American police training emphasizes continuous fire until a potential threat is stopped
Officers are trained to aim for a person's chest because it's most likely to take them down
From Ferguson and North Charleston to Tulsa and Charlotte, fatal police shootings seem to be happening with alarming regularity.
Police officers sometimes must make split-second decisions, under pressure, about whether or not to fire their weapon. It’s not an easy job. But some of those killed by police in recent years have been unarmed, sparking outrage in communities across the US and raising questions.
Why did the police have to kill these people? Are there other ways to defuse a potentially dangerous situation without someone getting fatally shot?
Such cries grew louder earlier this month after suspected New York and New Jersey bomber Ahmad Khan Rahami was wounded but captured alive during a shootout with police.
To gain a better understanding of police officers’ use of deadly force from their perspective, CNN interviewed Cedric Alexander, a nationally recognized policing expert and veteran police chief who was called in to review the Ferguson, Missouri, police department after the 2014 fatal shooting of Michael Brown. Alexander is currently Chief of Police in suburban Atlanta’s DeKalb County.
Here’s a condensed version of our conversation.
Why don’t police officers shoot to wound?
Officers are trained to “shoot to stop,” which often results in a homicide, Alexander said. They aim for the center mass of a person’s chest because it is the target they are most certain to hit and is most likely to take the suspect down.
Even a skilled marksman would have difficulty hitting a suspect’s arm or leg in a fast-moving situation. And a wounded suspect could still possibly shoot the officer or someone else.
Why do officers fire so many shots?
Most officers today carry semi-automatic pistols instead of revolvers. Two decades ago, officers were trained to fire one or two rounds from their revolvers and then assess whether they needed to keep shooting.
But now officers are trained to assess the threat level while firing, which means the officer may pull the trigger multiple times before the suspect has fallen, Alexander said.
Why don’t officers pause while shooting to reassess the threat?
An armed suspect may still be able to return fire if the officer pauses during shots, Alexander said. Because semi-automatic pistols carry many more rounds than six-shot revolvers, and magazines make for quick reloading, modern police doctrine stresses firing until law enforcement and the public are safe.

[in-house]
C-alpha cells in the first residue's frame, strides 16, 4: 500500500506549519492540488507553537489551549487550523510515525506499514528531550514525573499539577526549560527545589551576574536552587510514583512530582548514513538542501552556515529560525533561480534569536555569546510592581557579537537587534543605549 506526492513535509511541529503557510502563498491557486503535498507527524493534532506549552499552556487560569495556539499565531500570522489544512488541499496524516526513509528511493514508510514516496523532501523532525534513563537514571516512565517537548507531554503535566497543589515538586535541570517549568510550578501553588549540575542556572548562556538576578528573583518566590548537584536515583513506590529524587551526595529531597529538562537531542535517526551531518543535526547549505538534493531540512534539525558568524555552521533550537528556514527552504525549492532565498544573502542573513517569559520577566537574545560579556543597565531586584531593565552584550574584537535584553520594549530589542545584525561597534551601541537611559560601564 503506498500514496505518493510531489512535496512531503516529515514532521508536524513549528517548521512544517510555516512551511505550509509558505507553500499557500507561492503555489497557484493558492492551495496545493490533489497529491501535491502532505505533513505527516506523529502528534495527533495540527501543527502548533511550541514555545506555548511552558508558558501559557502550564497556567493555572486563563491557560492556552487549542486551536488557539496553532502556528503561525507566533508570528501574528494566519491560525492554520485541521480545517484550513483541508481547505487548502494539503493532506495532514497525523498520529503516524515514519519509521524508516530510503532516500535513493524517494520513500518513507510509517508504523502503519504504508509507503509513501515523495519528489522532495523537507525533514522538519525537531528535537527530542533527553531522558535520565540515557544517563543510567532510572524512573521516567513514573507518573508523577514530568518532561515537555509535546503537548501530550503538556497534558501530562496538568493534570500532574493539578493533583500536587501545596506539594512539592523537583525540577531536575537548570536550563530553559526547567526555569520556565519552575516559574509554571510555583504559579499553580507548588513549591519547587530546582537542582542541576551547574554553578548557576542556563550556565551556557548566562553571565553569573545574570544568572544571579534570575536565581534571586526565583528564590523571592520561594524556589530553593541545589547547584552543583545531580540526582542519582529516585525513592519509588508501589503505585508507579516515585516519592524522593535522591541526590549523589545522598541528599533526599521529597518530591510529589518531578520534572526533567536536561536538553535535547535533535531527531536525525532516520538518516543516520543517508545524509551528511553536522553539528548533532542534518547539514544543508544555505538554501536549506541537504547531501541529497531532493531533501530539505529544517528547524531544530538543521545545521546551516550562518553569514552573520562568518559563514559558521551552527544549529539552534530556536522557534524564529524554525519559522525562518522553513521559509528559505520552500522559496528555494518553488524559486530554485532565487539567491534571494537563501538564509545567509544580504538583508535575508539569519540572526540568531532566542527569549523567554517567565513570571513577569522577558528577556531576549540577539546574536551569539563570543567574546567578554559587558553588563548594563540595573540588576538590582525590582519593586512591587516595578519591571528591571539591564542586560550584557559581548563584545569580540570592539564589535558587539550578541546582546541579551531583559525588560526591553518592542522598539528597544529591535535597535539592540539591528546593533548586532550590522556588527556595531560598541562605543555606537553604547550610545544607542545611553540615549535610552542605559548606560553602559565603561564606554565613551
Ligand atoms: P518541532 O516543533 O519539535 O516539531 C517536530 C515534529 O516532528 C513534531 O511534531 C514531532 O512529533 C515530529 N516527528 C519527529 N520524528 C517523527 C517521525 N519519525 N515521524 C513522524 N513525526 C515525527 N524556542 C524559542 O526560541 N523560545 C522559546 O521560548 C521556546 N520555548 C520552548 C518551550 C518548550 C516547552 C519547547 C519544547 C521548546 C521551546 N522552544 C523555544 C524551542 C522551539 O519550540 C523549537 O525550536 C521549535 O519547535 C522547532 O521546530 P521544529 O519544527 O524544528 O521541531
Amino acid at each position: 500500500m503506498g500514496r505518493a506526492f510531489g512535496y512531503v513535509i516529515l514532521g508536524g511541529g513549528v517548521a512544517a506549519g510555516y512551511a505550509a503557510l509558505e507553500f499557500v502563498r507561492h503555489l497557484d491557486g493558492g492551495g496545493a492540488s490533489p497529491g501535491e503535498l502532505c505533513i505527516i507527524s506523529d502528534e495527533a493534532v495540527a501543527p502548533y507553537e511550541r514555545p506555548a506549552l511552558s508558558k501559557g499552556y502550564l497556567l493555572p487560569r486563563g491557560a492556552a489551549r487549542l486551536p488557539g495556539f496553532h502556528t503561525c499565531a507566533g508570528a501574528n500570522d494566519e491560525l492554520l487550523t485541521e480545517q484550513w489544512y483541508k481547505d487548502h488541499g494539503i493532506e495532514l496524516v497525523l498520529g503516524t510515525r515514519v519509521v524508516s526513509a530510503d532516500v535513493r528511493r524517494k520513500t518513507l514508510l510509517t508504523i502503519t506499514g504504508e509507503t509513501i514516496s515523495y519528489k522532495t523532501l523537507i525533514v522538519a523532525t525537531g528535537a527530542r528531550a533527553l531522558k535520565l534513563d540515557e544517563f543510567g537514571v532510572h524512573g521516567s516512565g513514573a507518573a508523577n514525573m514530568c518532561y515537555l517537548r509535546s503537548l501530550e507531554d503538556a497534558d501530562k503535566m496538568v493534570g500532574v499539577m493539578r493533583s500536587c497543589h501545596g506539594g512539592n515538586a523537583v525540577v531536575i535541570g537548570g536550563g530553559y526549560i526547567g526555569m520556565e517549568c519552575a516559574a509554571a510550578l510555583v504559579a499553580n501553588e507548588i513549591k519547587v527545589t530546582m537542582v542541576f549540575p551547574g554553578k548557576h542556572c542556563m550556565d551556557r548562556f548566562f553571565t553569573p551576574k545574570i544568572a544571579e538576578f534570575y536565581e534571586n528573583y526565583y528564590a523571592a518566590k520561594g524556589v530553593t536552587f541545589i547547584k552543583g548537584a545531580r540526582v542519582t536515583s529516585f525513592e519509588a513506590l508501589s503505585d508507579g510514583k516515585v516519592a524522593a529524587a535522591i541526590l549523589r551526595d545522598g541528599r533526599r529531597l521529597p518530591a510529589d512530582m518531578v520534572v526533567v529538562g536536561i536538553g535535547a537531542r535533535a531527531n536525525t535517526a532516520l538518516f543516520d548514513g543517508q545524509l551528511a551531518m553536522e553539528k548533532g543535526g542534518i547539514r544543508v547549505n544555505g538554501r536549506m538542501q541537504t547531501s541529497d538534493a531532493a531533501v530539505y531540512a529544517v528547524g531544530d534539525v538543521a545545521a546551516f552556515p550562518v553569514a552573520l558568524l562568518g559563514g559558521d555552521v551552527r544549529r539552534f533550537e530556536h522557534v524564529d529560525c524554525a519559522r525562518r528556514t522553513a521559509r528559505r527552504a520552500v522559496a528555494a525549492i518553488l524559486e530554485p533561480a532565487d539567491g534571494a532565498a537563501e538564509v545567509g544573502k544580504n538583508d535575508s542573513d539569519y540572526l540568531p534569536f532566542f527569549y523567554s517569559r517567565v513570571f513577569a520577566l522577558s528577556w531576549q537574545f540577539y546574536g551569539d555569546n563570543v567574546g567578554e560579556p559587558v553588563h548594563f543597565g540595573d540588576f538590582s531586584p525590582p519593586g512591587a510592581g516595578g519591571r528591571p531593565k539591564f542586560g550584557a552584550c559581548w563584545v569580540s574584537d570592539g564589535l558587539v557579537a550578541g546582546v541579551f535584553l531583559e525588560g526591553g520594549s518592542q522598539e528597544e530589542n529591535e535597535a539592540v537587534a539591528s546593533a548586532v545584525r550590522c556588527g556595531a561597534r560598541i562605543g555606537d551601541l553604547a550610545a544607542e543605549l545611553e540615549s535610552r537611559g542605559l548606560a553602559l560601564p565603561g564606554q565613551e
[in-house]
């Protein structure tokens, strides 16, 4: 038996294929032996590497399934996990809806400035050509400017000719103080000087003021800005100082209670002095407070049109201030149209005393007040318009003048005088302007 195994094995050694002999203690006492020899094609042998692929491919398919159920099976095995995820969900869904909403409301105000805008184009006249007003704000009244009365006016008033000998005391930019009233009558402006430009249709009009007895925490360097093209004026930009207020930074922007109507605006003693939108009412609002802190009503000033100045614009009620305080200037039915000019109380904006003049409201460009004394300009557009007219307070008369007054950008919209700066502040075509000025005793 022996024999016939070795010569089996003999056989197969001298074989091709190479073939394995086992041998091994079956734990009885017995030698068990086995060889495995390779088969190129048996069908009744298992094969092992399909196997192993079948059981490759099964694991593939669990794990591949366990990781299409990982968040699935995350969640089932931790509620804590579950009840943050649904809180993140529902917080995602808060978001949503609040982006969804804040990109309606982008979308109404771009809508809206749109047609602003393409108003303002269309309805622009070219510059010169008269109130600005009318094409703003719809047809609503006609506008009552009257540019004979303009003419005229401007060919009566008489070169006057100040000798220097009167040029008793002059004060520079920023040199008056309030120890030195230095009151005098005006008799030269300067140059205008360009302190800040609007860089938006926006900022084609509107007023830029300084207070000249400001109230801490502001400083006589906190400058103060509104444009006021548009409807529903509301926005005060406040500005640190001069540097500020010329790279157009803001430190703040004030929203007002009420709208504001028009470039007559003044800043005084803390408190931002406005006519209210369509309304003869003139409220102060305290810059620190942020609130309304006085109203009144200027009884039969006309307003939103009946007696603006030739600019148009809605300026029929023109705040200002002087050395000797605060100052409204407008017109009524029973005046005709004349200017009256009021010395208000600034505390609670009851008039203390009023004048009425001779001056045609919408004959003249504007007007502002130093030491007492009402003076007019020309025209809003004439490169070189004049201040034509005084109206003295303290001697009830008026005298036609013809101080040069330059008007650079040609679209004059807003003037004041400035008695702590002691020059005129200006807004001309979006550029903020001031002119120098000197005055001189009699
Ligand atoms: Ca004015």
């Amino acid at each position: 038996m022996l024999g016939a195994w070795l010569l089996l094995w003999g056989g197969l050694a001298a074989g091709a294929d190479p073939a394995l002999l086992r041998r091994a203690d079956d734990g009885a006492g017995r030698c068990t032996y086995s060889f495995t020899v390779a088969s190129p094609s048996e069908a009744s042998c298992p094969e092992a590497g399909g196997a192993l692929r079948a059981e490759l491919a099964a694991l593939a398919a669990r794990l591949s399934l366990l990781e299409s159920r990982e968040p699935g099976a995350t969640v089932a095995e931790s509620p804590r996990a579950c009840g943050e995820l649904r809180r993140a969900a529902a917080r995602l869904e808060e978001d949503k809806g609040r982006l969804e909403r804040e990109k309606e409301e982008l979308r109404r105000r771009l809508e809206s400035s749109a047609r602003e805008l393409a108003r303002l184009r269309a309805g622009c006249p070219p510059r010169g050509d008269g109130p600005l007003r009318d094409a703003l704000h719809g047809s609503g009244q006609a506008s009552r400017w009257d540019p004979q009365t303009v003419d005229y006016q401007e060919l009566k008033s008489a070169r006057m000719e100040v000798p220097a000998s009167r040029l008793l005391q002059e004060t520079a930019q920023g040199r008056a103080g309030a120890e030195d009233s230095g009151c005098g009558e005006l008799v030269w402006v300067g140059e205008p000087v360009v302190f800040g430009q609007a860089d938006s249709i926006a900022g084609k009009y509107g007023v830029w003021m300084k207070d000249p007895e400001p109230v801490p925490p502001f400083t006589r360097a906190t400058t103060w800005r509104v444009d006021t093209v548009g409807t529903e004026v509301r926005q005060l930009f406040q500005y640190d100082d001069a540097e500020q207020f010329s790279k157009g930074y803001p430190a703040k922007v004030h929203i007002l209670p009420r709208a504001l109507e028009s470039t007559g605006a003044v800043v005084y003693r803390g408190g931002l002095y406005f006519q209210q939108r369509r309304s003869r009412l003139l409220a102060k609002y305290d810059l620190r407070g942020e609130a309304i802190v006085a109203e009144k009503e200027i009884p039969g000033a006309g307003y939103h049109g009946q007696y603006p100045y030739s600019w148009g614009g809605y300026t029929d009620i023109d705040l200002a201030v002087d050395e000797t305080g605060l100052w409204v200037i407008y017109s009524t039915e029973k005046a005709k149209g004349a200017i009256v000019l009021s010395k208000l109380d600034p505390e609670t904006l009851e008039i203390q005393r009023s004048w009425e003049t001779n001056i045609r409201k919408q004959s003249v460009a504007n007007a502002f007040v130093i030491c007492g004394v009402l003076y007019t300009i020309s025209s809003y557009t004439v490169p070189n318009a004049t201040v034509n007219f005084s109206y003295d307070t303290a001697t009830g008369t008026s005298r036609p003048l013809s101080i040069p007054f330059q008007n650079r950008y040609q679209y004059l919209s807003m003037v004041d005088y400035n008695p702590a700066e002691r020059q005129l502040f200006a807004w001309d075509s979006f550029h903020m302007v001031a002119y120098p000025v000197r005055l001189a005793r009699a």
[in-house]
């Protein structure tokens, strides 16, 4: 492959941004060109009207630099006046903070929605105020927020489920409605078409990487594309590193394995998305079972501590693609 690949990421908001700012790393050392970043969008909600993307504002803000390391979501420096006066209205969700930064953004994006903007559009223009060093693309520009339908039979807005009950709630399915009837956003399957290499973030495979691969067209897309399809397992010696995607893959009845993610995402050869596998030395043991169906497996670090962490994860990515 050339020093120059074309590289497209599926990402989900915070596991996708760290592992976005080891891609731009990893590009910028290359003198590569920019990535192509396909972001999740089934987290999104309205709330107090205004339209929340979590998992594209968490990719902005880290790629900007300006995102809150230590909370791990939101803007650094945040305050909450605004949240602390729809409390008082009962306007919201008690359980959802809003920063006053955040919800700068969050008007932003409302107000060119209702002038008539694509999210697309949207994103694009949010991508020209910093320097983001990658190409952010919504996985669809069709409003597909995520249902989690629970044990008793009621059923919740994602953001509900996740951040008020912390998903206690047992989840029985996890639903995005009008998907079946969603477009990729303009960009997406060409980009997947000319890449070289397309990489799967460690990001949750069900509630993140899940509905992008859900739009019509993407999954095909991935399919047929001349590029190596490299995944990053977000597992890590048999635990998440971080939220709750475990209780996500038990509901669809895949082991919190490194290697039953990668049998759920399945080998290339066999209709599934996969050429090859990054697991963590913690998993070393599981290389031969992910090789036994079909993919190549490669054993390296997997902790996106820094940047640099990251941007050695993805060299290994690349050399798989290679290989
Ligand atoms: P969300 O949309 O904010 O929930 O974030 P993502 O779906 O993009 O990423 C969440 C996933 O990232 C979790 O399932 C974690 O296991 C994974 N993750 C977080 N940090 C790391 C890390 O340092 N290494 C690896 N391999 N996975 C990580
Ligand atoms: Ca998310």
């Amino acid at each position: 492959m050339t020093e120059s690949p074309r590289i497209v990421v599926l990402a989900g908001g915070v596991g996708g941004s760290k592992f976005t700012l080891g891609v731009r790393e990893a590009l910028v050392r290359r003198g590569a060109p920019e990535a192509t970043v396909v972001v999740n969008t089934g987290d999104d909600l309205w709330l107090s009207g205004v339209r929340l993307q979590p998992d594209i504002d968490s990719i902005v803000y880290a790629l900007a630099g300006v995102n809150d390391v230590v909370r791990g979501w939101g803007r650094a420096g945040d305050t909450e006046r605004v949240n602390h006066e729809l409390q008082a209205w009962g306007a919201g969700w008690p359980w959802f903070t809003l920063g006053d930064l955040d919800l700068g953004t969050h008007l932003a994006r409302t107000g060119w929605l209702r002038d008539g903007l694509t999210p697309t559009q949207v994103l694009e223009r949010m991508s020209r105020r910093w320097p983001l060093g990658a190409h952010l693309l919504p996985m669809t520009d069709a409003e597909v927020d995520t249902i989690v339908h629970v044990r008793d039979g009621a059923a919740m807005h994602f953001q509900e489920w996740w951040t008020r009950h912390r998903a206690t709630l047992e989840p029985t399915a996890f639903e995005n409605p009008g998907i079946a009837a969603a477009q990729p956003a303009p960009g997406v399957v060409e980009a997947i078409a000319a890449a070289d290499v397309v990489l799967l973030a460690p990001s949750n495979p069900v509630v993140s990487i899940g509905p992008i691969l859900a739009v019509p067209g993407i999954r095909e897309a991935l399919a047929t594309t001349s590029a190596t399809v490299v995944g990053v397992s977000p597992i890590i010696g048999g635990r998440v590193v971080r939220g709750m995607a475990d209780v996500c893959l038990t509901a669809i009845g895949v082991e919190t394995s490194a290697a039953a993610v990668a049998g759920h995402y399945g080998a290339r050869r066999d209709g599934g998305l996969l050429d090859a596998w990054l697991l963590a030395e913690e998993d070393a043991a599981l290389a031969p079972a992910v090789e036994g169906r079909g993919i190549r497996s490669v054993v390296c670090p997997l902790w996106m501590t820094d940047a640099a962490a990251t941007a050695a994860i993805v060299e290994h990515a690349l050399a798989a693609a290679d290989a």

Why don’t police use Tasers instead?
Legally, officers are only to fire when they feel their life, or someone else’s life, is in danger. But different officers are going to perceive a threat differently. While all officers are encouraged to use non-lethal means to subdue a suspect if they deem it feasible, they may use deadly force if they believe they are in imminent threat of harm.
That might be a tough sell in the Tulsa case where the man who was shot had his hands in the air – and the officer has been charged with manslaughter – but an easier one in the Charlotte case, where the suspect appeared to be holding a gun and refusing to drop it, Alexander said. [The family disputes that he had a gun.]
Tasers have a reach of nearly 35 feet, which lets police use them to immobilize people within the same distance as many armed confrontations. But their effective and safe use requires “a great deal of training” that many departments don’t provide, according to National Police Training, a training website for law enforcement.
There are also concerns that Tasers are occasionally misused or overused by officers, sometimes with fatal consequences, the website says.
(David Klinger, a nationally recognized policing expert at the University of Missouri at St. Louis, argues officers should only use a Taser if they believe it can prevent a situation from escalating to deadly force. Klinger also contends that Tasers should only be used in cases where a second officer can provide “lethal coverage” in case the Taser doesn’t stop the suspect.)
CNN’s Brandon Griggs and Eliott McLaughlin contributed to this story